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Patrad Fischroy
09-29-2006, 08:33 AM
I don't know if any of the observatory folks read this, but has anyone considered plotting the vertical temperatures as a bar or line graph? It wold show inversions pretty clearly that way.

Brad
09-29-2006, 11:34 AM
I don't know if any of the observatory folks read this, but has anyone considered plotting the vertical temperatures as a bar or line graph? It wold show inversions pretty clearly that way.
This is an interesting idea. The http://www.mountwashington.org/weather/conditions.php page has the temperatures at the multiple locations. And http://www.mountwashington.org/weather/arvtp/ shows it in a different manner. Having this shown as bar charts would be a good way of showing the data.

Last summer the Obs were working on extending the network to be able to gather weather readings from multiple hut locations also. So, this data will be more readily available. I will check with Obs folks offline on the bar chart display idea.

nevis_highwire
09-29-2006, 12:58 PM
It should be put into some sort of modified skew-t. That is a type of graph meteorologists use to look at vertical temperatures profile. It needs to be public friendly, that's why I call it a modified skew-t.

Patrad Fischroy
09-29-2006, 02:08 PM
I was thinking of something as simple as this. From Data at 1:31 PM Friday 29 Sept06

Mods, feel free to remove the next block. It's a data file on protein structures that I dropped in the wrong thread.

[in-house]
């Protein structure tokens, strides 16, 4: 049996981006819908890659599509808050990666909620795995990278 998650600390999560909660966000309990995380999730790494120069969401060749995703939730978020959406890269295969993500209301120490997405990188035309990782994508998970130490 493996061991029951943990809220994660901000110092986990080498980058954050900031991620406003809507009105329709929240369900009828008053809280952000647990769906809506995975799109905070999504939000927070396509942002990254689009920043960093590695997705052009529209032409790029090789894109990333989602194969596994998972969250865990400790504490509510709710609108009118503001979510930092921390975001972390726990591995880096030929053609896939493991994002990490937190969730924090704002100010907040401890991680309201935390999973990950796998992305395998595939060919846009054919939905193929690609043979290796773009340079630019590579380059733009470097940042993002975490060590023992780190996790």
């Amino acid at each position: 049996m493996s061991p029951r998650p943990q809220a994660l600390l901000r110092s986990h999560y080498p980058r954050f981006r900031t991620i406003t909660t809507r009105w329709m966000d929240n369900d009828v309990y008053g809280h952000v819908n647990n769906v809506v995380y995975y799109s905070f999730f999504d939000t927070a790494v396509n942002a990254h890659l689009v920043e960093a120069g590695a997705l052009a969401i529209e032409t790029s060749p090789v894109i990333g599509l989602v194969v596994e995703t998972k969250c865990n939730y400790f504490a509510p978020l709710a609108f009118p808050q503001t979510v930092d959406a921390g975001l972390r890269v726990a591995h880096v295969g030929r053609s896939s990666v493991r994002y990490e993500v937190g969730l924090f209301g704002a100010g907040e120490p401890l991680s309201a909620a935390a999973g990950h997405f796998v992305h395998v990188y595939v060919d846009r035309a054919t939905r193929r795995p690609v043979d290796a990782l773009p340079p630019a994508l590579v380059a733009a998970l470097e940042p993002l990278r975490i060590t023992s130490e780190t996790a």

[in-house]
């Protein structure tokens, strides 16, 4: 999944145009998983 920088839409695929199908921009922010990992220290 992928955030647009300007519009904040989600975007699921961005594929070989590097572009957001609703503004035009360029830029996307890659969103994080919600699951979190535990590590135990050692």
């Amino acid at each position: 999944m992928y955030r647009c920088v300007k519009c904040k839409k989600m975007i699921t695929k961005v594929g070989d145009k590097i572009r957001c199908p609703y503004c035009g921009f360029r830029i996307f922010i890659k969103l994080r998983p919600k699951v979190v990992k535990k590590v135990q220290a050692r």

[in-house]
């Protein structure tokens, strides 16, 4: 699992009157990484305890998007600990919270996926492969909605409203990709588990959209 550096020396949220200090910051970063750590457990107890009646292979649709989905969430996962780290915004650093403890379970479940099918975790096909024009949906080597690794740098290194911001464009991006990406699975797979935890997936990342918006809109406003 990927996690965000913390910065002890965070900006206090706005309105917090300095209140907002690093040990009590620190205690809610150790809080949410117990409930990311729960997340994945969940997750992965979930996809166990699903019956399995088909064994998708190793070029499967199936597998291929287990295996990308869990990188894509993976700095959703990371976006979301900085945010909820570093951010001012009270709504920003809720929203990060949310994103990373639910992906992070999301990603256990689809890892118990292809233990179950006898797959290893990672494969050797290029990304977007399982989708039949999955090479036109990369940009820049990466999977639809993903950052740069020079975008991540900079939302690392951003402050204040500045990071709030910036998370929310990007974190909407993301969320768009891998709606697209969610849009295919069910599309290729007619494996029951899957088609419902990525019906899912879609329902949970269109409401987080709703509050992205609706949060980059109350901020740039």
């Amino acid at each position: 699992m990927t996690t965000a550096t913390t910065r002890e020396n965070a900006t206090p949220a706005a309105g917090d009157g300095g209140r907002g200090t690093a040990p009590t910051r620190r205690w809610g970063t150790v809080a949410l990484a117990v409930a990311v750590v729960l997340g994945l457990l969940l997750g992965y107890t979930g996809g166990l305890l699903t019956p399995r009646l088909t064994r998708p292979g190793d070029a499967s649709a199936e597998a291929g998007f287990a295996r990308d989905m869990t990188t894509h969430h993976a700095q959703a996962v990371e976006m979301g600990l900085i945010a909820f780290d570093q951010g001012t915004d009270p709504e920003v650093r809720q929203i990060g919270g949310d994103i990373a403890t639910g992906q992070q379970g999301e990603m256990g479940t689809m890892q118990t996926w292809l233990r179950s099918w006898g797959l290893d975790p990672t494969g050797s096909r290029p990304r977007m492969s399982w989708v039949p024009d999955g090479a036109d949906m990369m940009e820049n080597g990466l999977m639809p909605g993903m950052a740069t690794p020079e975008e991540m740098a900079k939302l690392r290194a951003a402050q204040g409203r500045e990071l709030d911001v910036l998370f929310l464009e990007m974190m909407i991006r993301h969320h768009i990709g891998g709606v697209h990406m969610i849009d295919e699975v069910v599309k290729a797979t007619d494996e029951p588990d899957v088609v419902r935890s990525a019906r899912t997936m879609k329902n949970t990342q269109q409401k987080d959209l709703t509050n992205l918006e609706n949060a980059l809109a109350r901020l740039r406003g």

Brad
10-03-2006, 05:54 AM
If there are not too many reading locations, one could use the following approach

http://images19.fotki.com/v23/photos/8/8235/242566/MWOTemperatures-vi.jpg

Patrad Fischroy
10-03-2006, 12:34 PM
My thoughts exactly. The Temp axis doesn't need to be at the origin and it could sit alongside the crrent graphic of the auto road. So what say observatory? Would this sort of graphic illustrate the temp vs. elev more clearly? And more so would it point out the inversions better?

Torden
10-05-2006, 11:19 PM
As far as inversions go, I thought I heard an Observer say once that you could not determine the inversions based on temperature alone. While it is interesting to note where temperatures cross, I think you need a second variable (pressure?) to note where a true inversion lies.

nevis_highwire
10-06-2006, 08:21 AM
As far as inversions go, I thought I heard an Observer say once that you could not determine the inversions based on temperature alone. While it is interesting to note where temperatures cross, I think you need a second variable (pressure?) to note where a true inversion lies.

No, its called a temperature inversion for one reason. The temperature is inverted. You only need temperature. Please do find that observer comment, I'd love to hear the reasoning behind that.